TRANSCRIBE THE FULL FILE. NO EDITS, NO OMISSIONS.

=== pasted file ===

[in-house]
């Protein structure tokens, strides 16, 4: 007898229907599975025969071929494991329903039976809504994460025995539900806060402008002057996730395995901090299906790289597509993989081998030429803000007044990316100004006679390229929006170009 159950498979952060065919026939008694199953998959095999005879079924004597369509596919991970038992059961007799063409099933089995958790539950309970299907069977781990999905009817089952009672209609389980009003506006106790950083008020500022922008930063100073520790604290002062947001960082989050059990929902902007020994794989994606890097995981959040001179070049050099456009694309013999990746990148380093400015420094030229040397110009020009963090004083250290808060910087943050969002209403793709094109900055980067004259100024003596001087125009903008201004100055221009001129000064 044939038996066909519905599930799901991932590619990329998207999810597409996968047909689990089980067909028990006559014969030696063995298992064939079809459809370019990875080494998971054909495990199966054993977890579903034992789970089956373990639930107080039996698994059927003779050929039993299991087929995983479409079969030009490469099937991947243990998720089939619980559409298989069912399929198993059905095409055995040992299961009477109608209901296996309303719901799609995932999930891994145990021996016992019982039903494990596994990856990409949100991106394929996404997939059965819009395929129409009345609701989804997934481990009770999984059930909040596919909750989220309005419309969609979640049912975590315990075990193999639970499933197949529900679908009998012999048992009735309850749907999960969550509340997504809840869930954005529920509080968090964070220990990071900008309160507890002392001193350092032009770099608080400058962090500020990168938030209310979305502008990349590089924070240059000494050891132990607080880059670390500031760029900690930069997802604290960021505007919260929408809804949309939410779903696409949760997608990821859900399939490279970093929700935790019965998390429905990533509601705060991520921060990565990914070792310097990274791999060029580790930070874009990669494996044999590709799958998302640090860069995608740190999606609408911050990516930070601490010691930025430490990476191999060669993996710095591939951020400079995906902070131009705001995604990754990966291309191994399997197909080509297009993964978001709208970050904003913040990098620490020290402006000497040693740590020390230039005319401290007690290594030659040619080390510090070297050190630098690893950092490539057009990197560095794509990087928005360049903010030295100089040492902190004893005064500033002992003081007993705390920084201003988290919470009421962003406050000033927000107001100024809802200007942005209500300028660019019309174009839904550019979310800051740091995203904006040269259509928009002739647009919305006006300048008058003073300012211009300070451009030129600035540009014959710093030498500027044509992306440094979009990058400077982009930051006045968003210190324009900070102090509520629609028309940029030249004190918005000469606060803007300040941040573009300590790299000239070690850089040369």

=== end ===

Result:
[in-house]
């Protein structure tokens, strides 16, 4: 007898229907599975025969071929494991329903039976809504994460025995539900806060402008002057996730395995901090299906790289597509993989081998030429803000007044990316100004006679390229929006170009 159950498979952060065919026939008694199953998959095999005879079924004597369509596919991970038992059961007799063409099933089995958790539950309970299907069977781990999905009817089952009672209609389980009003506006106790950083008020500022922008930063100073520790604290002062947001960082989050059990929902902007020994794989994606890097995981959040001179070049050099456009694309013999990746990148380093400015420094030229040397110009020009963090004083250290808060910087943050969002209403793709094109900055980067004259100024003596001087125009903008201004100055221009001129000064 044939038996066909519905599930799901991932590619990329998207999810597409996968047909689990089980067909028990006559014969030696063995298992064939079809459809370019990875080494998971054909495990199966054993977890579903034992789970089956373990639930107080039996698994059927003779050929039993299991087929995983479409079969030009490469099937991947243990998720089939619980559409298989069912399929198993059905095409055995040992299961009477109608209901296996309303719901799609995932999930891994145990021996016992019982039903494990596994990856990409949100991106394929996404997939059965819009395929129409009345609701989804997934481990009770999984059930909040596919909750989220309005419309969609979640049912975590315990075990193999639970499933197949529900679908009998012999048992009735309850749907999960969550509340997504809840869930954005529920509080968090964070220990990071900008309160507890002392001193350092032009770099608080400058962090500020990168938030209310979305502008990349590089924070240059000494050891132990607080880059670390500031760029900690930069997802604290960021505007919260929408809804949309939410779903696409949760997608990821859900399939490279970093929700935790019965998390429905990533509601705060991520921060990565990914070792310097990274791999060029580790930070874009990669494996044999590709799958998302640090860069995608740190999606609408911050990516930070601490010691930025430490990476191999060669993996710095591939951020400079995906902070131009705001995604990754990966291309191994399997197909080509297009993964978001709208970050904003913040990098620490020290402006000497040693740590020390230039005319401290007690290594030659040619080390510090070297050190630098690893950092490539057009990197560095794509990087928005360049903010030295100089040492902190004893005064500033002992003081007993705390920084201003988290919470009421962003406050000033927000107001100024809802200007942005209500300028660019019309174009839904550019979310800051740091995203904006040269259509928009002739647009919305006006300048008058003073300012211009300070451009030129600035540009014959710093030498500027044509992306440094979009990058400077982009930051006045968003210190324009900070102090509520629609028309940029030249004190918005000469606060803007300040941040573009300590790299000239070690850089040369």